Tim Hendricks changes tune

Major production: Tim Hendricks called on some ‘top session guys’ to work with him on his new album. (Madelene Cronjé, M&G)

Major production: Tim Hendricks called on some ‘top session guys’ to work with him on his new album. (Madelene Cronjé, M&G)

Jo’burg musician Tim Hendricks’s second album, Contemplating Change, has just been released on iTunes. It’s a work of virtuoso variety, ranging from the rocking (Upside Down) to the heart-wrenching (Oxygen), with plenty of driving beats and a complex, multilayered production.

Hendricks’s collaborators include Avi G, Groove Battery, Ross Learmouth and Christina Rodo. 

You’re pretty much self-taught as a musician, aren’t you?
Initially it was a guitar-playing thing. My dad played, my uncle played. But I was also intimidated.
Most people start at eight, but I only started at 12. I was focused on academics and sports at school, but my English teacher encouraged me. I was writing poems for the school magazine, and she said: “Why don’t you write songs?”

I got into piano at 19. My sister was learning piano, so I would borrow her notes and try and teach it to myself. I had all these music books.

Did you play in a band?
I played in a cover band in Port Elizabeth. I played bass, funnily enough. I got a lot of confidence, performing. And I had to learn a lot of songs, from Paul McCartney to Jamiroquai. We all sang and played. We were gigging every week.

Then I did a TV show – the year they didn’t have Idols. It was the Fame Academy idea. You had to go and sit in this house for three months, and you had to play, compose and sing. I got to the finals. A friend of mine had dared to me enter.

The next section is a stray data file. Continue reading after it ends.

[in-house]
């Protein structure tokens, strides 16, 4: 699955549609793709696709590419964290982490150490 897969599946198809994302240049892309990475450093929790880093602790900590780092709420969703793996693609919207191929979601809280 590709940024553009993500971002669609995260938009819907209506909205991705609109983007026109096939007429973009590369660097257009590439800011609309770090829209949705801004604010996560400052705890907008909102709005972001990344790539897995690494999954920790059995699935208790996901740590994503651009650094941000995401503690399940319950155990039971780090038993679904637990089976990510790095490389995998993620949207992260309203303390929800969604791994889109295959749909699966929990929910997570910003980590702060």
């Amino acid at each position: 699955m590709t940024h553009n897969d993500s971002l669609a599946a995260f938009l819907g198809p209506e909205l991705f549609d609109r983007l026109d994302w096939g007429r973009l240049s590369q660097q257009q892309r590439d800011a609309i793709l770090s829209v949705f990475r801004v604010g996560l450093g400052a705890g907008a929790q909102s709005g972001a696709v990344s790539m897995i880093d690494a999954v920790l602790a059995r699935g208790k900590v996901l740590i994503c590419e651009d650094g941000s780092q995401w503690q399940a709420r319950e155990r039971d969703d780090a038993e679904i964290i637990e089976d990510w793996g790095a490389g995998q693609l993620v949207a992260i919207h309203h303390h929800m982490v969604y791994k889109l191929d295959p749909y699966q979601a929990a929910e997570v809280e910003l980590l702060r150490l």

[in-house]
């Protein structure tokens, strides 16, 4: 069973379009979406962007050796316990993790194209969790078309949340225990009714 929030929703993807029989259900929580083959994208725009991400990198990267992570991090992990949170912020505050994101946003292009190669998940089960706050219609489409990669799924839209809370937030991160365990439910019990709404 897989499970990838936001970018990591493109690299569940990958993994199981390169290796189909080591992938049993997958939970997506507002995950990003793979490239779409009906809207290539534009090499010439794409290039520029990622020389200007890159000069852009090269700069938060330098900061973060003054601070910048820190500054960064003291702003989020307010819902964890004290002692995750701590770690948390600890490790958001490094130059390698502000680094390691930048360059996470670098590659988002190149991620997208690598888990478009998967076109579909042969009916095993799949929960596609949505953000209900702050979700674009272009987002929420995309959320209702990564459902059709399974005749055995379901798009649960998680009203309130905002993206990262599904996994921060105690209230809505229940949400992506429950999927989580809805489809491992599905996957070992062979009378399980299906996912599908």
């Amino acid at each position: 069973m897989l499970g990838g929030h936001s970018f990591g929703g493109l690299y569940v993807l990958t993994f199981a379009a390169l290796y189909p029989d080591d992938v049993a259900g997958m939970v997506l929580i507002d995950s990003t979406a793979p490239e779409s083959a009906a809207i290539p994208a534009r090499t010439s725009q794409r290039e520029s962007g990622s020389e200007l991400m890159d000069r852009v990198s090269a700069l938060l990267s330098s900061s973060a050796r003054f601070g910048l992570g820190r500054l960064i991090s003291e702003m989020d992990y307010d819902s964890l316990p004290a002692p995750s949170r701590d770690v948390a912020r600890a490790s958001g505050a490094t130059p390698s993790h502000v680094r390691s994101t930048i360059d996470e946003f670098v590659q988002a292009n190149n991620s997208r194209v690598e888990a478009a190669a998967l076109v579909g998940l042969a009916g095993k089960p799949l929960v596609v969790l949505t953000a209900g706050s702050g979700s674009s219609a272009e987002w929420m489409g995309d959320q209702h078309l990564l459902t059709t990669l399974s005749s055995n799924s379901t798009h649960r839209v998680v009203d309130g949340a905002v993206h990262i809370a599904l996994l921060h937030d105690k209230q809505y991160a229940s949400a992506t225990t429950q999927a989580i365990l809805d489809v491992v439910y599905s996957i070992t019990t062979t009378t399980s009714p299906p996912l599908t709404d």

After that, I relocated to Johannesburg, and I made my first album.

Was it different, making your second album, five years later?
I’m lucky, I got to work with some of the top session guys. I have been aware of them for years, now I can call them in. If I have an idea in the studio, I get it down, but then I often get others to come and redo it, make it sound better, push it further.

The production was the focus this time. On the first album, the singles and demos, we just wanted to capture the live sound. It had a decent run, but now I have the production skills and I wanted to make the kind of album I want to hear.

When you listen to a record that’s good, you find yourself listening to different things, and you can think, “Oh that’s sweet”, but at another time you can also listen to the colours and the textures.

So you worked with a lot of different people on this album.
There are four producers on this album, including myself. I co-produced everything, so I’m the common thread, but I wanted to move into something new, and that’s why it’s called Contemplating Change. I had the title in my head before we ever recorded a track, and I wanted to collaborate with people to make the album, to challenge myself.

I’m scoring a movie that will be out later this year, and working on that has influenced a lot of the different sounds on this record. I had to think: What’s going on with this scene? What are the emotions that have to be brought through to the viewer?

The album certainly has a lot of variety. 
Yes, it’s eclectic. I get bored easily, so it’s probably a result of OCD or ADD.

Shaun de Waal

Shaun de Waal

Shaun de Waal has worked at the Mail & Guardian since 1989. He was literary editor from 1991 to 2006 and chief film critic for 15 years. He is now editor-at-large. Recent publications include Exposure: Queer Fiction, 25 Years of the Mail & Guardian and Not the Movie of the Week. Read more from Shaun de Waal

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